Computer Arts - - Back To Basics -

to me, “Stop fuck­ing about mak­ing the­o­ret­i­cal ad­ver­tis­ing and mock­ing it up on phone screens and pro­to­type it!” I was taken aback. But in hind­sight, the very fact I’d shown him dig­i­tal ideas in a printed port­fo­lio seems lu­di­crous. So, how can we bring our ideas to life and give PSD mockups a wide berth?


The in­ter­net is a beau­ti­ful, messed-up, in­fi­nite di­men­sion. Your idea is com­pet­ing for at­ten­tion with the mil­lion other things peo­ple can do on­line. Is your idea more ap­peal­ing than watch­ing Net­flix? It’s a high bar, but it forces you to start think­ing about what mo­ti­vates peo­ple on­line. B. J. Fogg, a lec­turer in be­havioural de­sign at Stan­ford Univer­sity, states that all hu­mans are mo­ti­vated to seek plea­sure and avoid pain; to seek hope and avoid fear; and fi­nally, to seek so­cial ac­cep­tance and avoid re­jec­tion. Which mo­ti­va­tion does your idea tap into, and would it be easy for peo­ple to ac­cess or en­gage with it? The for­mula is: mo­ti­va­tion + avail­abil­ity = ac­tion.


What steps must you take to cre­ate a demo of your idea? Can you build on what al­ready ex­ists? Open APIs, snip­pets of code, and whole com­mu­ni­ties are out there to help bring your pro­ject to life. And learn­ing how to join up sec­tions of code is a lot eas­ier than learn­ing to do it from scratch. Fail­ing this, web­sites like Fiverr and Peo­plePerHour en­able you to hire devel­op­ers from around the world; a Chrome ex­ten­sion might only cost around £40 to build. As soon as it works, re­lease it onto the web. If you wait for it to be per­fect, it’ll never go any­where.


How can you get peo­ple talk­ing about and en­gag­ing with your idea? Make a Twit­ter ac­count and fol­low peo­ple you think might be po­ten­tial users. Can you

get in the news? Sites such as www.hel­pare­ con­nect you with jour­nal­ists who might be look­ing for sto­ries on a re­lated topic. A sim­ple land­ing page for your pro­ject that peo­ple can share or sign up to will tell you whether there’s an ap­petite for your idea.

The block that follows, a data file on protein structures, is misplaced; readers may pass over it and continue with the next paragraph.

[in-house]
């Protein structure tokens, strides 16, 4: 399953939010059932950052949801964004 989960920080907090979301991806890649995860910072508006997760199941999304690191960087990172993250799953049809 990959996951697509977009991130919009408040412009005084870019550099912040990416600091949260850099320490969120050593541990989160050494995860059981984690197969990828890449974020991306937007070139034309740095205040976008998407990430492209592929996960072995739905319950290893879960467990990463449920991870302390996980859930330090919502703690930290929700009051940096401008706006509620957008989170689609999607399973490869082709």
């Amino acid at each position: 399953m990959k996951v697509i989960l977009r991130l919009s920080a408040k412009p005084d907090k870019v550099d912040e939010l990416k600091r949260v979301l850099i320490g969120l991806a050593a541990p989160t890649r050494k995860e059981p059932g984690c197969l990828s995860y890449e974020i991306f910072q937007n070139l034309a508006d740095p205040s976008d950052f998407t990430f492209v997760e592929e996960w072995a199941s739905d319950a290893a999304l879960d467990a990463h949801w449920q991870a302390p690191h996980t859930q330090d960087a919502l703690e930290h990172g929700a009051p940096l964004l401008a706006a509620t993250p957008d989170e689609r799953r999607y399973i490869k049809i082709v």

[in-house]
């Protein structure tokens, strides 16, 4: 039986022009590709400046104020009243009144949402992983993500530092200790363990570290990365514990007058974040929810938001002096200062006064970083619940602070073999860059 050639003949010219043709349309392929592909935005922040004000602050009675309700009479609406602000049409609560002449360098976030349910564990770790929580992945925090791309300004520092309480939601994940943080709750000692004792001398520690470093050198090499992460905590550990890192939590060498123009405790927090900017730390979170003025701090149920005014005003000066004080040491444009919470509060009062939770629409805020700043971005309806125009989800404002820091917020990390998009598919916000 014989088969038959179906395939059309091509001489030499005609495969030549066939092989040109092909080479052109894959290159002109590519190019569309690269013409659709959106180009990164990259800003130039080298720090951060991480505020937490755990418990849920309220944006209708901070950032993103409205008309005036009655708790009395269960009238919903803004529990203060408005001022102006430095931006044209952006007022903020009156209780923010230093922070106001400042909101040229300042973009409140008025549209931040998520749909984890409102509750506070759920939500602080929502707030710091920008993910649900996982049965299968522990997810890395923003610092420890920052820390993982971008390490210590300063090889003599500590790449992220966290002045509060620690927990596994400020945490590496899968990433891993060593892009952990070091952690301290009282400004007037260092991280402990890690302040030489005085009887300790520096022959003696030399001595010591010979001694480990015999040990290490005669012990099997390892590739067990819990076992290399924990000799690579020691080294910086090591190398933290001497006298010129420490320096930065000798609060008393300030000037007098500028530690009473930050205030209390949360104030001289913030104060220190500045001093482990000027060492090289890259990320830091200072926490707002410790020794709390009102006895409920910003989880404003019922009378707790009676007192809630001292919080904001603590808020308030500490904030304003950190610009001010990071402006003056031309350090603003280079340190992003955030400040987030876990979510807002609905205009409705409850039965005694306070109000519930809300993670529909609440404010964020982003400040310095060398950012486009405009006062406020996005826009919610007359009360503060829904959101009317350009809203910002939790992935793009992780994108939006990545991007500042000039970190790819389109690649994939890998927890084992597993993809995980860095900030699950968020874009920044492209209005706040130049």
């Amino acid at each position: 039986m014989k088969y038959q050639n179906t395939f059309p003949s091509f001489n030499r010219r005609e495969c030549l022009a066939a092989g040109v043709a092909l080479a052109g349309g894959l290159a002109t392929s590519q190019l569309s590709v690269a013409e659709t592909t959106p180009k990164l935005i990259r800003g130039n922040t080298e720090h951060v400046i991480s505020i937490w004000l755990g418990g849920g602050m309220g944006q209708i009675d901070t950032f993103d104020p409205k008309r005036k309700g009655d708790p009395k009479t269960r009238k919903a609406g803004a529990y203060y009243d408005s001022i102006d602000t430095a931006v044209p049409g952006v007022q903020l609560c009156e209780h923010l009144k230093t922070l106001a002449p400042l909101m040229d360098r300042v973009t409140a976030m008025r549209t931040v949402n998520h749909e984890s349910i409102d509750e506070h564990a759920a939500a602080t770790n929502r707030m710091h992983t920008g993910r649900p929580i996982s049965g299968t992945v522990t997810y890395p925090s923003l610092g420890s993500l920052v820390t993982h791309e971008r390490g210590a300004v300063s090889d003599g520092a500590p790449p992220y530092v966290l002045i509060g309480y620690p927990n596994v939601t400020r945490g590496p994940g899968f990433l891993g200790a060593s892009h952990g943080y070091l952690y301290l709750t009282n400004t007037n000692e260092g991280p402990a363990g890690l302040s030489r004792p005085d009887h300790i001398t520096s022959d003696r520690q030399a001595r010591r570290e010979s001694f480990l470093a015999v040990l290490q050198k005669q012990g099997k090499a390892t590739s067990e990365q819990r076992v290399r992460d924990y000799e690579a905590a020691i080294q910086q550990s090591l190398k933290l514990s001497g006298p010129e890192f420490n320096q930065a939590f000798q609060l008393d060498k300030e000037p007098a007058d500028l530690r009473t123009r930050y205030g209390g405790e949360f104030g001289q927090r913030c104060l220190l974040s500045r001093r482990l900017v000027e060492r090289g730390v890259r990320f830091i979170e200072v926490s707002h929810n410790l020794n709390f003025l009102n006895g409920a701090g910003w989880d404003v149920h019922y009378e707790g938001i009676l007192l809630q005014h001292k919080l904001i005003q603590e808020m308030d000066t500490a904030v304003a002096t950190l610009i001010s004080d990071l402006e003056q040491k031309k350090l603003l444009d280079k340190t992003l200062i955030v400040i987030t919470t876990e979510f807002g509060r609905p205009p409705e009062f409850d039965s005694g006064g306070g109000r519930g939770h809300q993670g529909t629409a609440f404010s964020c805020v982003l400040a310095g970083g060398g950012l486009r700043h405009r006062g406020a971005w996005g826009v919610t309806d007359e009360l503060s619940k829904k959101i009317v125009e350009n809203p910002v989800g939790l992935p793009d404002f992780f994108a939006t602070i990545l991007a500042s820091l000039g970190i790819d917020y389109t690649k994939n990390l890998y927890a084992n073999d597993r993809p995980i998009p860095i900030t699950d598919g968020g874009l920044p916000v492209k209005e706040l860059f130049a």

Imag­ine show­ing your creative di­rec­tor your idea in a note­book. Now imag­ine show­ing them a web­site and telling them you have 5,000 signups for it. Sud­denly they’re ex­cited, and you’re no longer de­pen­dent on their ap­proval.

The process of cre­at­ing a pow­er­ful dig­i­tal idea should be like life be­fore the mouse. Know your idea inside out and build it step by step, like en­ter­ing code into a ter­mi­nal. If an im­age or a head­line doesn’t work, change it. Ask peers to scan your work for bugs, but­tons that don’t make sense and ex­pla­na­tions that feel long-winded, be­fore giv­ing you feed­back.

And roll out new it­er­a­tions of your pro­ject with light­ning speed, ready to show the world. That’s how you make great work that lives in the real world. You get your hands dirty. Be wary of the mouse.

The Tele­graph: Wire Matthew Churchill’s project is a dig­i­tal plat­form for The Tele­graph, where ex­perts an­swer reader ques­tions on the lat­est ar­ti­cles.

Adobe: Brand iden­tity Ju­lia Baulin’s project created a new logo for Adobe Creative Cloud that di­rectly in­ter­acts with the work of its creative users.

Na­tion­wide: Mes­sen­ger This project by Jor­dan Am­blin sim­pli­fies Na­tion­wide’s ser­vice by har­ness­ing the num­ber one mes­sag­ing plat­form for mil­len­ni­als.

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